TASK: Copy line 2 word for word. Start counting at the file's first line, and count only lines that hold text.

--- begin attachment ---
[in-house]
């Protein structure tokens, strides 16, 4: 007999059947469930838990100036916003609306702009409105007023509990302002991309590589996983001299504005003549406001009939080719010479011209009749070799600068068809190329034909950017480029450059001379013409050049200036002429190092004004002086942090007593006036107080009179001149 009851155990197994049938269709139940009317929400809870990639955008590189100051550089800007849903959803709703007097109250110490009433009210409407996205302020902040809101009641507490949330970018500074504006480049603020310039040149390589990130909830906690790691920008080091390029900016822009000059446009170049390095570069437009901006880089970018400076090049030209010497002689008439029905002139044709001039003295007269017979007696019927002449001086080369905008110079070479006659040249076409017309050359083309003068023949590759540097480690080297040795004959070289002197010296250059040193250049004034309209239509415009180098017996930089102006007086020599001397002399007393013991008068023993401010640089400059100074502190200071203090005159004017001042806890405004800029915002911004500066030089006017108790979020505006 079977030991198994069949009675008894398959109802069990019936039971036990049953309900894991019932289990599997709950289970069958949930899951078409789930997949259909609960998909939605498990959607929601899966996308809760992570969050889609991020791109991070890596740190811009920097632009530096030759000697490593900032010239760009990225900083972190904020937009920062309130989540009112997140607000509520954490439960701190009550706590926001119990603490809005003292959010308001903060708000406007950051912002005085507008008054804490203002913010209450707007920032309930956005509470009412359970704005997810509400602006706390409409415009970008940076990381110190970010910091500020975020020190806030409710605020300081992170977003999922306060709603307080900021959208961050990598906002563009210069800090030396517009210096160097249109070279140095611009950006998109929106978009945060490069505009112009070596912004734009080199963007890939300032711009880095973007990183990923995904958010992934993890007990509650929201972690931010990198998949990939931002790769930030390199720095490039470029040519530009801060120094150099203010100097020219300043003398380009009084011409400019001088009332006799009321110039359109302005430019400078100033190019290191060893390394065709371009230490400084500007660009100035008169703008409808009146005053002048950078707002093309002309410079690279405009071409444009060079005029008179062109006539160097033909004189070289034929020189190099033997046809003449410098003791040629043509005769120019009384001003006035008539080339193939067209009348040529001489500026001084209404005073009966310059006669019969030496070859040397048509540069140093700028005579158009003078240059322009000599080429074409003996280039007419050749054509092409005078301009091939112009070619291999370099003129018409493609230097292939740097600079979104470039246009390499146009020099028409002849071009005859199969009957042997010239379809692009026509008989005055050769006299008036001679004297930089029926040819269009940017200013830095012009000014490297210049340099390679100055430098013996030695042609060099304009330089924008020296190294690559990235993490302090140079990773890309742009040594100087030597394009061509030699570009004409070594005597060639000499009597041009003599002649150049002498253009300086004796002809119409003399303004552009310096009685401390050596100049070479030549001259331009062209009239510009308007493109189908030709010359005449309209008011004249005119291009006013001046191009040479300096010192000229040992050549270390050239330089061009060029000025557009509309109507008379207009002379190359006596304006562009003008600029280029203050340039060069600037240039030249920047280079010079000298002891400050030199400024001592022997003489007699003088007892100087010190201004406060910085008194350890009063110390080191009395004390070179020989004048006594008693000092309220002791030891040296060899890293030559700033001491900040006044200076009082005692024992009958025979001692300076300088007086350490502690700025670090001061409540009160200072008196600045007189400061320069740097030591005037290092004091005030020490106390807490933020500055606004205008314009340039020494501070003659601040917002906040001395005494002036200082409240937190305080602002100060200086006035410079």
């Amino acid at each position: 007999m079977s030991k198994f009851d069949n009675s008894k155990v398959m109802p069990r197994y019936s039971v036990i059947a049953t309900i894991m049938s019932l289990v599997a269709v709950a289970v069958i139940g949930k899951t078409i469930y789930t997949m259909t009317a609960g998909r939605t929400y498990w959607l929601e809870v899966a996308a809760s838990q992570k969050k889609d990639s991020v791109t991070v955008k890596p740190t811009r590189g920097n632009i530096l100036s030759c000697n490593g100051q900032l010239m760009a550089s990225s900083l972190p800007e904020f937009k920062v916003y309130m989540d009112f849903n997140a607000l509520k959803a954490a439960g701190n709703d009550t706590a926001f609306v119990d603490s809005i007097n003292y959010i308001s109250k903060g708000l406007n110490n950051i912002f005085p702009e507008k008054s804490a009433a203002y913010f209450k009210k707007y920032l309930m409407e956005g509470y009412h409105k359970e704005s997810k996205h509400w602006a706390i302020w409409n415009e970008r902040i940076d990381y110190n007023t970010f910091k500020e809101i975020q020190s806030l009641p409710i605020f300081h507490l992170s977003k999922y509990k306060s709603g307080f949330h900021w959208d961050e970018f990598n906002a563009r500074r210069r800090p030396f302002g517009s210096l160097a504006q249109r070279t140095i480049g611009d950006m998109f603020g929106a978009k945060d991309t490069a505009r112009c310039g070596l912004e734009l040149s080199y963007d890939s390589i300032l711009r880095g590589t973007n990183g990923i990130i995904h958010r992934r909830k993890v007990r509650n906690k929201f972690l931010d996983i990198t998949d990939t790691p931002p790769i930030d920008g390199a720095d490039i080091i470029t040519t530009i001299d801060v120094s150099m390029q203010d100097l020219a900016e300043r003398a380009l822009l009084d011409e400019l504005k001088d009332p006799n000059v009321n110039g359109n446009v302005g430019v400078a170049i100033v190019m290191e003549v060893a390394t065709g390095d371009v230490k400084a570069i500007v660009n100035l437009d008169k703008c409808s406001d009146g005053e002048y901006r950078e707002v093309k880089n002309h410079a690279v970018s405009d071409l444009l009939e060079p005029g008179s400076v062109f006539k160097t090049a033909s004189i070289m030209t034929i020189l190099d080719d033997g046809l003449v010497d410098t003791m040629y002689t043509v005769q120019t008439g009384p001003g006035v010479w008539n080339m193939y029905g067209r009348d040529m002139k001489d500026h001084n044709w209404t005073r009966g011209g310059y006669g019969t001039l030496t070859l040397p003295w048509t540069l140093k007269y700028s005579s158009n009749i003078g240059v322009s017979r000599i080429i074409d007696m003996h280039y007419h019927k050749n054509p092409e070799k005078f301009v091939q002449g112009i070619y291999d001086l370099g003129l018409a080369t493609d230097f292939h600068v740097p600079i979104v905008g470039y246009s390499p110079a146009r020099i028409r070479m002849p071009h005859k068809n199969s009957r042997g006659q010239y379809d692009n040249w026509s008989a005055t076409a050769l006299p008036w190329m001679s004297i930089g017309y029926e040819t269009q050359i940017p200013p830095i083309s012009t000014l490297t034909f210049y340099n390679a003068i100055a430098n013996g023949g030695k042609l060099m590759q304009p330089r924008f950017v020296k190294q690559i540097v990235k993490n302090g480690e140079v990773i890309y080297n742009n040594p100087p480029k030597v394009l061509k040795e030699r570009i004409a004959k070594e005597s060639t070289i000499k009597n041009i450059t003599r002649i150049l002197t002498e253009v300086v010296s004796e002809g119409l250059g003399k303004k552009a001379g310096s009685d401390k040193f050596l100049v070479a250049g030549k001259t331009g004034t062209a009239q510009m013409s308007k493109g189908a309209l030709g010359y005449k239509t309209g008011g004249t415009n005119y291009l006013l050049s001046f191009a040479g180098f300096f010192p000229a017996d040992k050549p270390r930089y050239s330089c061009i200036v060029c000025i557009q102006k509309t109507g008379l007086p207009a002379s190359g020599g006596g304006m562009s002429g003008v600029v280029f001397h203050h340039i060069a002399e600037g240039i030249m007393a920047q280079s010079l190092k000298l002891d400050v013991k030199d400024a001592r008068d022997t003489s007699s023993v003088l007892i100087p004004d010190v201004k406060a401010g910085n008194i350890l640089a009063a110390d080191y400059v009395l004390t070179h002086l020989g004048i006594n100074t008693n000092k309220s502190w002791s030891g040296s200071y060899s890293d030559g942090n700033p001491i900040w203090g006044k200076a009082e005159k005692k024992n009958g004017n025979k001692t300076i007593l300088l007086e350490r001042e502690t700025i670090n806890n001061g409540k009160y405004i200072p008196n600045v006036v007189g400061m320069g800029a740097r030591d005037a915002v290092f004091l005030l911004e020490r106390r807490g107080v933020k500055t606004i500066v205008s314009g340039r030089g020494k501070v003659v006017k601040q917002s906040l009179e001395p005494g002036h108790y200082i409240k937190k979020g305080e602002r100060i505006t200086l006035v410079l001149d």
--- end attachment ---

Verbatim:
């Protein structure tokens, strides 16, 4: 007999059947469930838990100036916003609306702009409105007023509990302002991309590589996983001299504005003549406001009939080719010479011209009749070799600068068809190329034909950017480029450059001379013409050049200036002429190092004004002086942090007593006036107080009179001149 009851155990197994049938269709139940009317929400809870990639955008590189100051550089800007849903959803709703007097109250110490009433009210409407996205302020902040809101009641507490949330970018500074504006480049603020310039040149390589990130909830906690790691920008080091390029900016822009000059446009170049390095570069437009901006880089970018400076090049030209010497002689008439029905002139044709001039003295007269017979007696019927002449001086080369905008110079070479006659040249076409017309050359083309003068023949590759540097480690080297040795004959070289002197010296250059040193250049004034309209239509415009180098017996930089102006007086020599001397002399007393013991008068023993401010640089400059100074502190200071203090005159004017001042806890405004800029915002911004500066030089006017108790979020505006 079977030991198994069949009675008894398959109802069990019936039971036990049953309900894991019932289990599997709950289970069958949930899951078409789930997949259909609960998909939605498990959607929601899966996308809760992570969050889609991020791109991070890596740190811009920097632009530096030759000697490593900032010239760009990225900083972190904020937009920062309130989540009112997140607000509520954490439960701190009550706590926001119990603490809005003292959010308001903060708000406007950051912002005085507008008054804490203002913010209450707007920032309930956005509470009412359970704005997810509400602006706390409409415009970008940076990381110190970010910091500020975020020190806030409710605020300081992170977003999922306060709603307080900021959208961050990598906002563009210069800090030396517009210096160097249109070279140095611009950006998109929106978009945060490069505009112009070596912004734009080199963007890939300032711009880095973007990183990923995904958010992934993890007990509650929201972690931010990198998949990939931002790769930030390199720095490039470029040519530009801060120094150099203010100097020219300043003398380009009084011409400019001088009332006799009321110039359109302005430019400078100033190019290191060893390394065709371009230490400084500007660009100035008169703008409808009146005053002048950078707002093309002309410079690279405009071409444009060079005029008179062109006539160097033909004189070289034929020189190099033997046809003449410098003791040629043509005769120019009384001003006035008539080339193939067209009348040529001489500026001084209404005073009966310059006669019969030496070859040397048509540069140093700028005579158009003078240059322009000599080429074409003996280039007419050749054509092409005078301009091939112009070619291999370099003129018409493609230097292939740097600079979104470039246009390499146009020099028409002849071009005859199969009957042997010239379809692009026509008989005055050769006299008036001679004297930089029926040819269009940017200013830095012009000014490297210049340099390679100055430098013996030695042609060099304009330089924008020296190294690559990235993490302090140079990773890309742009040594100087030597394009061509030699570009004409070594005597060639000499009597041009003599002649150049002498253009300086004796002809119409003399303004552009310096009685401390050596100049070479030549001259331009062209009239510009308007493109189908030709010359005449309209008011004249005119291009006013001046191009040479300096010192000229040992050549270390050239330089061009060029000025557009509309109507008379207009002379190359006596304006562009003008600029280029203050340039060069600037240039030249920047280079010079000298002891400050030199400024001592022997003489007699003088007892100087010190201004406060910085008194350890009063110390080191009395004390070179020989004048006594008693000092309220002791030891040296060899890293030559700033001491900040006044200076009082005692024992009958025979001692300076300088007086350490502690700025670090001061409540009160200072008196600045007189400061320069740097030591005037290092004091005030020490106390807490933020500055606004205008314009340039020494501070003659601040917002906040001395005494002036200082409240937190305080602002100060200086006035410079």